“Faith and reason are like two wings on which the human spirit rises to the contemplation of truth; and God has placed in the human heart a desire to know the truth—in a word, to know Himself—so that, by knowing and loving God, men and women may also come to the fullness of truth about themselves.”–St. John Paul II Preface to Fides et Ratio
Fides et Ratio Reflections
As we begin the new school year, I’m delighted to see a new required class for our Shanley High School Freshmen: “The Splendor of Truth.” Named from the encyclical by our Patron Saint and the great guide for the relationship between the Two Wings of Faith and Reason, this initiative demonstrates our commitment to the great Catholic Intellectual Tradition. The description from our program of studies follows:
“This class introduces incoming freshmen to the skills requisite for fruitful engagement in their high school courses. Specifically, students will learn how to think and read intelligently by studying the fundamentals of logic in the context of syllogisms using ordinary human language. Students will deepen analytical thinking, developing a greater capacity to decode the meaning of statements and arguments. Truth and falsity of statements, validity, and the soundness of arguments will be studied. Students will learn basic skills of annotation and modes of meaningful discussion of literary themes, and then apply these skills to texts exploring friendship and Christian discipleship. Additionally, students will explore the history of Shanley High School and the virtues pursued over their high school career.”
It’s About Time
This week we welcomed our students to the new school year. Those in grades 1-12 began on Tuesday, while our Little Deacons, Pre-K, and Kindergarten students began yesterday.
In visiting all our schools multiple times this week as President, it is heartening and inspiring to see them all—from the new three-year-old Little Deacons to the savvy Seniors. We exist for them, and it is our duty and delight to teach them.
A special “welcome back” to all our Holy Spirit School students as they return from the “Marian Exile” (at St. Mary’s Cathedral last year—and certainly nothing like the Babylonian Exile…but it is truly good to be “home” again!).
It’s been said that to love someone is to expect something of them. Sincerely willing the good of another is diametrically opposed to indifference, relativism, or mediocrity.
With that in mind, we strive to set clear expectations for all our students. We do so in classrooms, meetings, assemblies, practices, and events.
Yesterday I attended the opening assembly at Nativity School (pictured above). There, Nativity Pastor, Fr. William Gerlach, greeted the students and led opening prayer, reflection, and intercessions. Interim administrator, Vice President Mrs. Mary Beth Traynor, welcomed the students and led a spirited, energetic introduction of each class and teacher.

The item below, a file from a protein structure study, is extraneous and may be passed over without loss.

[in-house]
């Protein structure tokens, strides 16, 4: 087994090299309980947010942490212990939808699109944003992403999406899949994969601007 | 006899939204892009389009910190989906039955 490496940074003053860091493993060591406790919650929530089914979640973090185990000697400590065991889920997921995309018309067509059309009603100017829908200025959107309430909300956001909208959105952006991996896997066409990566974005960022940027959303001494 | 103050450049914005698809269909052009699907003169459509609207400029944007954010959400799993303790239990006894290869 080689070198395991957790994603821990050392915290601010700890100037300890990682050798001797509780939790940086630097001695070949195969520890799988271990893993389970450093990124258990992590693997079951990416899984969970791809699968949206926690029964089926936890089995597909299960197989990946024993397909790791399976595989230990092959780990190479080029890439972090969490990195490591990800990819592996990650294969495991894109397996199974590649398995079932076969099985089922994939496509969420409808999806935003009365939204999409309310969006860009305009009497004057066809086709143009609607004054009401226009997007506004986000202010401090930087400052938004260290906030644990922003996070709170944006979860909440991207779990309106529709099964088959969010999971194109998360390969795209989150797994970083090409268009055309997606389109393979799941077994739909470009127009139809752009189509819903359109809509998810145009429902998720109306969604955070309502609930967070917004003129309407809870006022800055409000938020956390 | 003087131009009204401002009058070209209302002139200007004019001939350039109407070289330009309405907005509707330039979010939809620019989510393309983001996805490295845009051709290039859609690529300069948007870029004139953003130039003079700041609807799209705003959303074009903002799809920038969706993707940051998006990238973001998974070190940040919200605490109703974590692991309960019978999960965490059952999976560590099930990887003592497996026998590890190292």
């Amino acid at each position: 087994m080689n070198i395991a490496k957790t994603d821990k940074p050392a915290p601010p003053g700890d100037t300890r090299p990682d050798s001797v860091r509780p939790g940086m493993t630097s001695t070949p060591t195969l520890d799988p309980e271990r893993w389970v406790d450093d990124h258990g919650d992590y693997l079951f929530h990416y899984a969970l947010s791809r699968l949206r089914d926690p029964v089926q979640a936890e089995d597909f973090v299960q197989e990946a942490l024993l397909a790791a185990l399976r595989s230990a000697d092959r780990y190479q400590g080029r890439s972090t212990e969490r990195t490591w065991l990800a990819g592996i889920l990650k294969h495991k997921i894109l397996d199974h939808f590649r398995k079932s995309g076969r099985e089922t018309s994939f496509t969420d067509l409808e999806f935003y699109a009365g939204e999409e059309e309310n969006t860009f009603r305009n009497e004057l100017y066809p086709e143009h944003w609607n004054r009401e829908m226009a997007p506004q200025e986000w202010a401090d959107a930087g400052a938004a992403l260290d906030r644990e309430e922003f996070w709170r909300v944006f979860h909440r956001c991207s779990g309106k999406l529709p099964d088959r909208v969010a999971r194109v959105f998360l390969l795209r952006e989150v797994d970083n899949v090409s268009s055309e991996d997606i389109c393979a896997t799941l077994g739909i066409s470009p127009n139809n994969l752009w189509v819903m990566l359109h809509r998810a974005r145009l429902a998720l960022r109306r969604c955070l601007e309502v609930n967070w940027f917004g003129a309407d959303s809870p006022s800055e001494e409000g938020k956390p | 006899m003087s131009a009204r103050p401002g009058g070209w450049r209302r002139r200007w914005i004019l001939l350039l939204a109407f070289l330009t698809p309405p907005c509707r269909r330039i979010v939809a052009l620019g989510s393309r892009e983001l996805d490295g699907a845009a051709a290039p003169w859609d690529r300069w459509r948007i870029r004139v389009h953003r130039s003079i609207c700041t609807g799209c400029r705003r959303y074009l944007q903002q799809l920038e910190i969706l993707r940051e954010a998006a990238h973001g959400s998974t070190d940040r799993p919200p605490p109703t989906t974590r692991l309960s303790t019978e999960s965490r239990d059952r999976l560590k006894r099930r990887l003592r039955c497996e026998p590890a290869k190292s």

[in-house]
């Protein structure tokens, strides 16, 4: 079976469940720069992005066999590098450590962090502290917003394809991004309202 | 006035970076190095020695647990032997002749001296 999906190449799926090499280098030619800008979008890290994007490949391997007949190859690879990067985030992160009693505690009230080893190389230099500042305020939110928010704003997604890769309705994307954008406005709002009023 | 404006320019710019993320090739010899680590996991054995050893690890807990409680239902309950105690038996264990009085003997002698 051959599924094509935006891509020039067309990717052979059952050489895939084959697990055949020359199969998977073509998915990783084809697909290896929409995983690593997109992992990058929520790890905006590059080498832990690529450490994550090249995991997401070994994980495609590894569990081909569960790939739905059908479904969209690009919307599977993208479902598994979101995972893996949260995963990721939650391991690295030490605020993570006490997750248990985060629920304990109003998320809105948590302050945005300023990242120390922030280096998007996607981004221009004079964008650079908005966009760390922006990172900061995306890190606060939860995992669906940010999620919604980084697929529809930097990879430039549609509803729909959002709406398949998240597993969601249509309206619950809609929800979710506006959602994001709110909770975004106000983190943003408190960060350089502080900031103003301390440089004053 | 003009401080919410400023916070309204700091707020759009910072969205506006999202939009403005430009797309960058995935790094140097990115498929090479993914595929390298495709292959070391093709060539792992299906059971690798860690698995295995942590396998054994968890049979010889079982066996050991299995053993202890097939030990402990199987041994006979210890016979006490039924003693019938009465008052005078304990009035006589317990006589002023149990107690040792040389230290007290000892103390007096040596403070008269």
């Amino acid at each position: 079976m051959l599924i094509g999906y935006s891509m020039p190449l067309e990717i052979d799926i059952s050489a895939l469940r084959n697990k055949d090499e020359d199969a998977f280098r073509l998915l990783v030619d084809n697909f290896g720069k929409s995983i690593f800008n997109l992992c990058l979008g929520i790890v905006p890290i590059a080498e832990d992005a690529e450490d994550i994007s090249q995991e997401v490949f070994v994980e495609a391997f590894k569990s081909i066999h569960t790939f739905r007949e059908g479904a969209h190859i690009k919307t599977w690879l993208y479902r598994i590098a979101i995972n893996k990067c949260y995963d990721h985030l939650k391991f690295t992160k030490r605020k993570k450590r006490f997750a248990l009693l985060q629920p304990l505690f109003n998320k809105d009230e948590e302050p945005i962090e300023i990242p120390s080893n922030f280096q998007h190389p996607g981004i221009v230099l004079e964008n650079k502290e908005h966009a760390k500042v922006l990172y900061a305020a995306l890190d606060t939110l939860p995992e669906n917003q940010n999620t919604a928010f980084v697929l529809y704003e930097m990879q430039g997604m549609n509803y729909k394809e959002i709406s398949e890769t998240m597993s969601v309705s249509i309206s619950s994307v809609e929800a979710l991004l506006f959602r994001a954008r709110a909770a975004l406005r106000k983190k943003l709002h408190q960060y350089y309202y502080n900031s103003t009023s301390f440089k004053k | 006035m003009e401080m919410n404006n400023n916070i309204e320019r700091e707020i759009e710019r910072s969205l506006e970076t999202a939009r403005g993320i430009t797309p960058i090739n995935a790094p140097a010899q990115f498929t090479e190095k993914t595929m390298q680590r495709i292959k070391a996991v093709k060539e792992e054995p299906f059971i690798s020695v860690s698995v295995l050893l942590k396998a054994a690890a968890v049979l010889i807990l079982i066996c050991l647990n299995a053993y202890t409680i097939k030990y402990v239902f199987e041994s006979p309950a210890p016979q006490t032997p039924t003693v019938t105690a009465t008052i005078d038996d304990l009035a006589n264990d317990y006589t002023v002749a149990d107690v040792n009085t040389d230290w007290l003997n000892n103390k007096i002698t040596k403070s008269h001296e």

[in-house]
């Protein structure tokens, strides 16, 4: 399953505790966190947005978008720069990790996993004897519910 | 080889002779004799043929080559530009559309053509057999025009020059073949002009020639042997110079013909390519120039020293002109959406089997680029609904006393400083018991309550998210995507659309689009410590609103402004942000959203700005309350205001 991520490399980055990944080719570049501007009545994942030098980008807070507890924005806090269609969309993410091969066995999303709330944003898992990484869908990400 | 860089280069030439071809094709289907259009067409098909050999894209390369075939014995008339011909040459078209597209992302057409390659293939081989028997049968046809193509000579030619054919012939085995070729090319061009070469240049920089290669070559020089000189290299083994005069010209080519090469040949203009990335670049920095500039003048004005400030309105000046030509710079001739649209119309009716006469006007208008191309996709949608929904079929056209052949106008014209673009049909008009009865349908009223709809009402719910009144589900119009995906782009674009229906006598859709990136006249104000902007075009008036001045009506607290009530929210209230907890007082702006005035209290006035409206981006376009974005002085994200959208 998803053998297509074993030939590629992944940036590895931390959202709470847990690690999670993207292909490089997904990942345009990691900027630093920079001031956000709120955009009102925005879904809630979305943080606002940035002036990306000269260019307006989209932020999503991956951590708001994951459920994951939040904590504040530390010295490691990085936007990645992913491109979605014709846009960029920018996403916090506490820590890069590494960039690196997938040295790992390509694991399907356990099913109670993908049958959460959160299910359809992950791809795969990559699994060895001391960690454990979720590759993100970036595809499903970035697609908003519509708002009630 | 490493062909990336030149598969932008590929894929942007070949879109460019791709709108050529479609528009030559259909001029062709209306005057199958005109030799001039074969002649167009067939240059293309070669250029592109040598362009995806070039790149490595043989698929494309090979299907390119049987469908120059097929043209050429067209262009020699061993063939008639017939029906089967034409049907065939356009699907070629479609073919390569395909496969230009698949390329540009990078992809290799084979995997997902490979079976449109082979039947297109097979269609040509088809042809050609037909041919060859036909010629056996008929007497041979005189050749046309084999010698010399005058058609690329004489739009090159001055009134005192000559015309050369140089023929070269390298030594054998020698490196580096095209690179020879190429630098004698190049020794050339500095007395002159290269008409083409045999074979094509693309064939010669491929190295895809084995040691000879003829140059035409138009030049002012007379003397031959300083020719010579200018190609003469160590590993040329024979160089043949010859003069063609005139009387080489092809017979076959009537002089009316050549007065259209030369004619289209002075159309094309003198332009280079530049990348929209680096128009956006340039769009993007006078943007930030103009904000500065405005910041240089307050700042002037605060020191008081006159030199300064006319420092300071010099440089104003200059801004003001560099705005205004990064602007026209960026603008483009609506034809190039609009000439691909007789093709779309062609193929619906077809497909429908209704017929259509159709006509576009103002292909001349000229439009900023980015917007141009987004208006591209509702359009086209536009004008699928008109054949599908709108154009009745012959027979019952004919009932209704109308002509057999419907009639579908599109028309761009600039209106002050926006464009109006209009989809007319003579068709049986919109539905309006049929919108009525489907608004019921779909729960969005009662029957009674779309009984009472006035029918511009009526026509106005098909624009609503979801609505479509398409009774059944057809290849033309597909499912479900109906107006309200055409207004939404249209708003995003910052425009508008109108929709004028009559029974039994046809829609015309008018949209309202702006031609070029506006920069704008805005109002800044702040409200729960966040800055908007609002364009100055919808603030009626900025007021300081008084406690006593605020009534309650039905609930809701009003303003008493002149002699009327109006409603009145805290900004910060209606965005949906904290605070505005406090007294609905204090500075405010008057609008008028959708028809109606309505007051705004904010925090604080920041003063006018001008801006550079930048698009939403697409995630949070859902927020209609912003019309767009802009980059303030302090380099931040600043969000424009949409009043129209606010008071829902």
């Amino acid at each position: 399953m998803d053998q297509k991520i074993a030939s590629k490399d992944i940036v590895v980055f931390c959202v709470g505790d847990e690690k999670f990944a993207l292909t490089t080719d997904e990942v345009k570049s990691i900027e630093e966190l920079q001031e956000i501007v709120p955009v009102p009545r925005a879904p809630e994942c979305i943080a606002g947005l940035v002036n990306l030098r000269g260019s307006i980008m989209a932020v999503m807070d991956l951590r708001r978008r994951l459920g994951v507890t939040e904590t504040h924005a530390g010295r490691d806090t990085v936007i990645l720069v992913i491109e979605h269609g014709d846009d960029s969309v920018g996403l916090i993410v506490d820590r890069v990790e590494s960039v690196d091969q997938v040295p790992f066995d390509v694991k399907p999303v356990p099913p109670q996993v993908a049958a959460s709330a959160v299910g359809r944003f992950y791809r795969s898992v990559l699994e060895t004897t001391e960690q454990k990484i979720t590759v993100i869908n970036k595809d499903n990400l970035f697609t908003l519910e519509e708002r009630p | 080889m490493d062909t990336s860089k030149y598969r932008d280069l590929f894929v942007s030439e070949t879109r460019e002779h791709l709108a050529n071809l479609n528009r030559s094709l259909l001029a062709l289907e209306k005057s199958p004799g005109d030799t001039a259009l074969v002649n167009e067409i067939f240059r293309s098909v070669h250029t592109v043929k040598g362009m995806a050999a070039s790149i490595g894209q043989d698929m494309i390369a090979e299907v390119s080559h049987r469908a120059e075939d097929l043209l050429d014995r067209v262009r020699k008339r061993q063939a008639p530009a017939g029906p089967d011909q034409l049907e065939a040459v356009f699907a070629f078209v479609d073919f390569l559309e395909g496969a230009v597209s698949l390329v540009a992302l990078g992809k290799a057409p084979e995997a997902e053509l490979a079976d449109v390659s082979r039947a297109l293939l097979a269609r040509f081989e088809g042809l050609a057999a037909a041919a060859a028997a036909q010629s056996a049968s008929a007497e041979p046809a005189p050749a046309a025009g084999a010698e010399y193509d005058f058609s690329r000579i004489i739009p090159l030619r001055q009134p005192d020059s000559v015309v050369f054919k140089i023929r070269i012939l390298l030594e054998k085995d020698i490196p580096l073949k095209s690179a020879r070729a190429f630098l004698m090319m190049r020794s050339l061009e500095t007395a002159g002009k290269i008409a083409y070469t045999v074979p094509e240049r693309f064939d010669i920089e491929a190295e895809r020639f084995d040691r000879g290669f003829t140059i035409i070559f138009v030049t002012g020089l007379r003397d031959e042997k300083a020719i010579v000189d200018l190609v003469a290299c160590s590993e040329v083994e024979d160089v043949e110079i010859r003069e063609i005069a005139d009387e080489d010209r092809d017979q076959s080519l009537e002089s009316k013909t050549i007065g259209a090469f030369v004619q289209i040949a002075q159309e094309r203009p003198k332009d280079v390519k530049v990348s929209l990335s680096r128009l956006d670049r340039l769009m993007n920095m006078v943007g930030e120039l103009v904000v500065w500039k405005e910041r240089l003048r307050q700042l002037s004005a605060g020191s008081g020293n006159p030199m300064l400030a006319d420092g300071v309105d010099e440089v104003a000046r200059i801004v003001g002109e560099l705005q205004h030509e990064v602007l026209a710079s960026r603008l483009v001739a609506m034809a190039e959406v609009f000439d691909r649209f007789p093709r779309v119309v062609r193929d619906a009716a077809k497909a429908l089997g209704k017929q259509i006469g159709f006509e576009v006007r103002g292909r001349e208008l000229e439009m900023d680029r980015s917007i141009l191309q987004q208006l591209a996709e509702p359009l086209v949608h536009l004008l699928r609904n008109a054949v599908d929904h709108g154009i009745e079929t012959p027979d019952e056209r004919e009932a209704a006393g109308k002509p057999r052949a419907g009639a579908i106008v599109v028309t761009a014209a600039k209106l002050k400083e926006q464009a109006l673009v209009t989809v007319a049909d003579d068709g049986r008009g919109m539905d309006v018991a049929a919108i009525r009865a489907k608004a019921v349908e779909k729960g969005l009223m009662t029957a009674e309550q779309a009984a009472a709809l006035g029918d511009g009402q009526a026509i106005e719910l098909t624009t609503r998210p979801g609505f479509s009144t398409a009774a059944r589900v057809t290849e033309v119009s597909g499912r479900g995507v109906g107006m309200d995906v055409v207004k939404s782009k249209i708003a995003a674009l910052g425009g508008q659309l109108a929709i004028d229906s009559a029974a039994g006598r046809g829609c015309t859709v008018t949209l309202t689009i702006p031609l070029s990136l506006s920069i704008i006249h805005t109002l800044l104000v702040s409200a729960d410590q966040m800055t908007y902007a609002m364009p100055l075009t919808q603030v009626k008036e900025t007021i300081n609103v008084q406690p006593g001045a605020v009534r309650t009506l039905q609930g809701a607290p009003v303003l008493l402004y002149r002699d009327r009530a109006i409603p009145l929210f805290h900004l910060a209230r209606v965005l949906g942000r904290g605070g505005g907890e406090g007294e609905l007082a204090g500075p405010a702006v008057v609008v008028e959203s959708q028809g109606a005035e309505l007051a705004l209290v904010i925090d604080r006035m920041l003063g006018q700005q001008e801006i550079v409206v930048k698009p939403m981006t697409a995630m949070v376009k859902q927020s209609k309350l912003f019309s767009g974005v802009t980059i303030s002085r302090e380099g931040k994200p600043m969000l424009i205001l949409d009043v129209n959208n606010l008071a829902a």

She also called up all the fifth graders and advised the younger students to look to them as leaders for the good at the school. Afterwards, she reminded them of their leadership role and told them she of her confident expectations in their ability to lead in virtue and the “Deacon Way” of excellence.
Tonight is the season and home opener for our Deacon football team as they face the Bismarck Demons at 7:00 pm at Sid Cichy Stadium.
The teams will square off on the brand-new Field Turf for the first varsity football game on the new surface.
As I walk on the new turf and hear about the quality of the major upgrade, I feel like the proverbial “kid in a candy store.” What a touchdown—goal—home run—score this is for our “Deacon Nation.”
Thanks to Scheels for the major gift and to all donors and supporters.
PS Last Saturday in the first-ever varsity competition on the new turf, our Shanley Boys Soccer team defeated Bismarck Century 2-0. Nick Mastel scored the first-ever goal.
“Those who instruct many in virtue will shine like stars for all eternity.”
–St. Joseph Calasanz
Hagstrom’s Attempt At Humor (HAAH!)
Sunday Psalm Sampler
Twenty-First Sunday in Ordinary Time (Year A)
“Everything written about Me in the Law of Moses and in the Prophets and in the Psalms must be fulfilled.”–Luke 24:44b
Lectionary Readings: Twenty-first Sunday in Ordinary Time | USCCB
Responsorial Psalm: Ps 138:1-3, 6, 8
Responsorial Refrain: “Lord, Your love is eternal; do not forsake the work of Your hands. (138:8bc)
Psalm 138 and the seven Psalms which follow are all designated as Psalms “of David.” In this series, David praises the Lord for all His blessings and re-asserts his confidence in the Lord, Who delivers us.
Verse eight—our refrain this week—employs a beautiful image in Hebrew, according to Professor Robert Alter. He notes that the Hebrew verb used by David means “to relax the muscles of the hand so that what it holds is dropped or released.”
Let’s recall that compelling imagery this week as we praise the depths of the Lord’s love and ask Him not to “drop” or “release” us from His benevolent hands: “Lord, Your love is eternal; do not forsake the work of Your hands.”